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Light oil

Light oil

Depending on the country, the term "light oil" describes various mineral oils with low viscosity. Commonly used names include "heating oil", "fuel oil", "kerosene" and "Heizöl EL" and "gasóleo". Light oil is a mixture of various crude oil fractions and is closely related to diesel fuel and kerosene. Together with heavy fuel oil, it is the most important liquid fuel for industrial applications. Light oil has relatively high energy density and can be easily stored and transported. Because it is available in an unpressurized state, it can be transported cheaply by ship, rail or truck. In principle it can be supplied to any location in the world, thus light oil ensures both a free choice of supplier and cost-effective firing if no gas is available.

Other advantages of light oil include clean combustion with a wide control range and the lowest emission level. Unlike heavy oil, this fuel does not need to be preheated and offers the possibility (as a low-sulfur variant) of using calorific value technology. This makes it possible to increase the efficiency of heat generation significantly while reducing emission values. The tank plant required for light oil has both advantages and disadvantages: On the one hand it requires a considerable investment, while on the other hand the storage capacity itself provides excellent independence from the fluctuations in the heat market.

In Germany light oil is standardized as extra light fuel oil (LFO) in trade and according to DIN 51603-1.

Extra light fuel oil (LFO)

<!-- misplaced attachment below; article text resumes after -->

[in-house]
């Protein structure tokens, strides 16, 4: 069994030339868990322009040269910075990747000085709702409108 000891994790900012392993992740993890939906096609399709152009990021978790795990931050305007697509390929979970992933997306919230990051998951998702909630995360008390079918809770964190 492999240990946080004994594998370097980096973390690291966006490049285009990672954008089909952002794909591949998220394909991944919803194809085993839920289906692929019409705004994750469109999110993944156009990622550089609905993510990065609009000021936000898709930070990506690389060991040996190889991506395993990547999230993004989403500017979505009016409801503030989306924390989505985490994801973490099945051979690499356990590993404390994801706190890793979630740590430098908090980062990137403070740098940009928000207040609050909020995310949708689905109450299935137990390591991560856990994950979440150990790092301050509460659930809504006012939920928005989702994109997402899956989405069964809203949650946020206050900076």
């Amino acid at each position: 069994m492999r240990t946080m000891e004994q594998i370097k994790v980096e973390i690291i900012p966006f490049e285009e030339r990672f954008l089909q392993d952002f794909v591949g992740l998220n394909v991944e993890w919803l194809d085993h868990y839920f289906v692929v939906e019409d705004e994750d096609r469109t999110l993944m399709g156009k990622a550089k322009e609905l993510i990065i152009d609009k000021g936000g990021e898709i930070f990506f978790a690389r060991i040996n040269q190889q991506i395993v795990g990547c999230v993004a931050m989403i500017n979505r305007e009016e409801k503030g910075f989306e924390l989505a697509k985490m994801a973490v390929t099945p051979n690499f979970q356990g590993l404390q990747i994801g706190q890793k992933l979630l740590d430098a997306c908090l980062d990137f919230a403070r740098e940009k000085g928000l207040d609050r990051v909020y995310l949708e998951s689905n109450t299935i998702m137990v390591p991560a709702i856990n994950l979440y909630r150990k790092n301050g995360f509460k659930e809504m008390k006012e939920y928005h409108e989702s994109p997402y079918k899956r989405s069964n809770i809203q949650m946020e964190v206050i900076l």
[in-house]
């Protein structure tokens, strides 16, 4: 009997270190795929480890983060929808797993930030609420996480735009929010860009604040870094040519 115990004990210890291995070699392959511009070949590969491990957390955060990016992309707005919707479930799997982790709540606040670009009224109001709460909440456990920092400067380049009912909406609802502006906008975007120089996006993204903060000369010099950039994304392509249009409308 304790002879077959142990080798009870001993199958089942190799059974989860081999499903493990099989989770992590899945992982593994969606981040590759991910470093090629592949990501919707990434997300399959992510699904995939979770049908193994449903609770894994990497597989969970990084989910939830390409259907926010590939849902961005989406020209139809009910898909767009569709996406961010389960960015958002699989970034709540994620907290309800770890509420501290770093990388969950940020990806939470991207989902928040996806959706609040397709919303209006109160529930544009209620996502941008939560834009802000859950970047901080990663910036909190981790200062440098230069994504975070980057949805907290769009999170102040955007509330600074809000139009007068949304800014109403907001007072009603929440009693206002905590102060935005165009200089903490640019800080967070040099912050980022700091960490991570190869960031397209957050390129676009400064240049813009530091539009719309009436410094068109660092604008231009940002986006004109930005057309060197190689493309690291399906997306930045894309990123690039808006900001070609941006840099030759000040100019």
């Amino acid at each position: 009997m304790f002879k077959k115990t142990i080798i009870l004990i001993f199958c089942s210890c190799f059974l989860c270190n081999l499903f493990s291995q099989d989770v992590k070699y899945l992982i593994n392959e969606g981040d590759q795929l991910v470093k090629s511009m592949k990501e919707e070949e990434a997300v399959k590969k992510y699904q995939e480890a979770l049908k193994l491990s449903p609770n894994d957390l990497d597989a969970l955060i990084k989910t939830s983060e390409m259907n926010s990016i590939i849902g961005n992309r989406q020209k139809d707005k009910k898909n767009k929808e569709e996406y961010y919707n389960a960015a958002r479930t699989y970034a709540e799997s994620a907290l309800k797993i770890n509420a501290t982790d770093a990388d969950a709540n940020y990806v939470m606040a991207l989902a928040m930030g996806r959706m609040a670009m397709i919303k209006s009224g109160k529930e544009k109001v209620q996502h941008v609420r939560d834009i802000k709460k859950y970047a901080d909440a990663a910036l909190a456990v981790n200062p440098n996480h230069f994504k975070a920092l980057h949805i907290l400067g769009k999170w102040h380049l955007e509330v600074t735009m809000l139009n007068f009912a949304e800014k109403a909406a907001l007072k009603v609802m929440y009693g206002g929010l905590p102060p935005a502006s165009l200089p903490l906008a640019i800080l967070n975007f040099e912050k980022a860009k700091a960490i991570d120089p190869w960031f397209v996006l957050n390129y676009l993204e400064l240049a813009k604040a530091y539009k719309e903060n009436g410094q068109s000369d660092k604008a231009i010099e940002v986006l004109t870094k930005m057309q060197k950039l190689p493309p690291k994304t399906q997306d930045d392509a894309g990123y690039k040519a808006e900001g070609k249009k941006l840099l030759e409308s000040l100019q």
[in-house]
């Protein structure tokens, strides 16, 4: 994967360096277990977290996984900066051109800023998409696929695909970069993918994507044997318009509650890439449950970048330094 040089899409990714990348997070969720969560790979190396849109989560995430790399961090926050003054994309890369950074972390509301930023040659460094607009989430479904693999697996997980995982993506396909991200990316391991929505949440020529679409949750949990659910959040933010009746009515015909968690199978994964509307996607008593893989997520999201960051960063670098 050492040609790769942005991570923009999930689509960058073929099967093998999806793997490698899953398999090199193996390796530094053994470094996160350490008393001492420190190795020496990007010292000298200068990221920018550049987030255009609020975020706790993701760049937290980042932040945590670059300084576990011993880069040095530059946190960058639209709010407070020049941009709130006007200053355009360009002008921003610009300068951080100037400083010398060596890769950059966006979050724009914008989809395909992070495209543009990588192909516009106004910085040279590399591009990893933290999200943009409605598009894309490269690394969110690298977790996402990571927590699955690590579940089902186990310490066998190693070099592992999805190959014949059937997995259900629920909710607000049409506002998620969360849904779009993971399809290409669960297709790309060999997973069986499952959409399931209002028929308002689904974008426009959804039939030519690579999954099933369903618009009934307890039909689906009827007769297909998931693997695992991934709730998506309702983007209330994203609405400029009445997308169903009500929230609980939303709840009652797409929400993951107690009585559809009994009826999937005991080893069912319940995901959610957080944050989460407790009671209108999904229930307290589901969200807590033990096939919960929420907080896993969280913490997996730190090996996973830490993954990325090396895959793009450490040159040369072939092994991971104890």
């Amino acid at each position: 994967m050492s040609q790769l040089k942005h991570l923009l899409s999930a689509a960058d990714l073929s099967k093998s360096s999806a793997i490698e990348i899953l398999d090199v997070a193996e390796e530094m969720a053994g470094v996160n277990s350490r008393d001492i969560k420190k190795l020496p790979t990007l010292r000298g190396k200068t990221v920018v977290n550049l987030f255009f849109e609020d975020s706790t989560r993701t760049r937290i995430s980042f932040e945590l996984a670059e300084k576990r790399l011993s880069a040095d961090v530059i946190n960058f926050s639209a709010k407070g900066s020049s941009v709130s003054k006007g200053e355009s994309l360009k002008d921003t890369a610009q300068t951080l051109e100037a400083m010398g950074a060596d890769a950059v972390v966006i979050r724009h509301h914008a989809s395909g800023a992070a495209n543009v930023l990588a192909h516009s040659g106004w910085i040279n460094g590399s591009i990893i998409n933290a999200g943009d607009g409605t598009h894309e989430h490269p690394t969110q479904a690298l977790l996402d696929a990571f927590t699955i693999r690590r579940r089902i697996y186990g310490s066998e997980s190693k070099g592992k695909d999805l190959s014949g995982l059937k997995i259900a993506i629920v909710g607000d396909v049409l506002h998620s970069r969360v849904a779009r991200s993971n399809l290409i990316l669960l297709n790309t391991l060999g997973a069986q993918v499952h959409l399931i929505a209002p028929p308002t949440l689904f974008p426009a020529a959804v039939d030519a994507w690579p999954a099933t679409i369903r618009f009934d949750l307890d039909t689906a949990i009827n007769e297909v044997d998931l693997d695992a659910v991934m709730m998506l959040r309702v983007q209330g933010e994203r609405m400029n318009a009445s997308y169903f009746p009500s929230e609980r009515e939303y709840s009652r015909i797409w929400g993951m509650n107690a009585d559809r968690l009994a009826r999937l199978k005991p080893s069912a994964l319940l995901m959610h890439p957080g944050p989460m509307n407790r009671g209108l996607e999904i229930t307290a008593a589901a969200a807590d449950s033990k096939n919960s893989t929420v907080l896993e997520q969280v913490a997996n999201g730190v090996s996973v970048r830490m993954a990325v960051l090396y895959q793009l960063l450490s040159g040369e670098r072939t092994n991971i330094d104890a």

Extra light fuel oil is a mixture of different hydrocarbon compounds with a kinematic viscosity of less than 6 mm²/s at 20°C. It is closely related to other light oil distillates such as kerosene and diesel fuel and has a heat value of 42.7 MJ/kg. LFO is lighter than water and has a specific density of about 0.86 kg/l at 15°C.

Depending on the batch, LFO boils at temperatures between 170 - 390°C and has a flashpoint of > 55°C. The ignition limit is in the range between 0.6 and 6.5% by vol.

Because LFO is a class 2 water-polluting substance, compliance with a series of requirements if mandatory for storing or using it. Unlike diesel fuel, there are no season-dependent mixtures for operation and storage at low temperatures. Instead DIN 51603-1 specifies a temperature limit value of -10°C for LFO at which it must still be possible to filter the fuel (depending on the cloud point).

In addition to standardized oil, many manufacturers also offer "premium" variants. These fuels have additives, for example to improve capacity for lubrication, to prevent soot from forming or to mask typical fuel oil odor. The sulfur content in LFO has been lowered in recent years and according to DIN 51603-1, since 2008, must be less than 0.1%.

LFO combusts very cleanly if the combustion system is set optimally and requires about 11 m³ of air for 1 kg of fuel with stoichiometric combustion. The process produces primarily carbon dioxide and water. The dew point of wet flue gas in this case is about 120°C, depending on the sulfur content.

Extra light low-sulfur fuel oil (low-sulfur LFO)

Low-sulfur LFO is also standardized in DIN 51603-1. It is distinguished from the standard variant essentially only by its lower sulfur content of maximum 50 mg/kg (0.005%). Due of the lower sulfur content, the flue gas dew point is significantly lower, around 60°C. Because of the lower capacity for lubrication in principle, the combustion plant must be suitable for this fuel, but calorific value technology can then be used.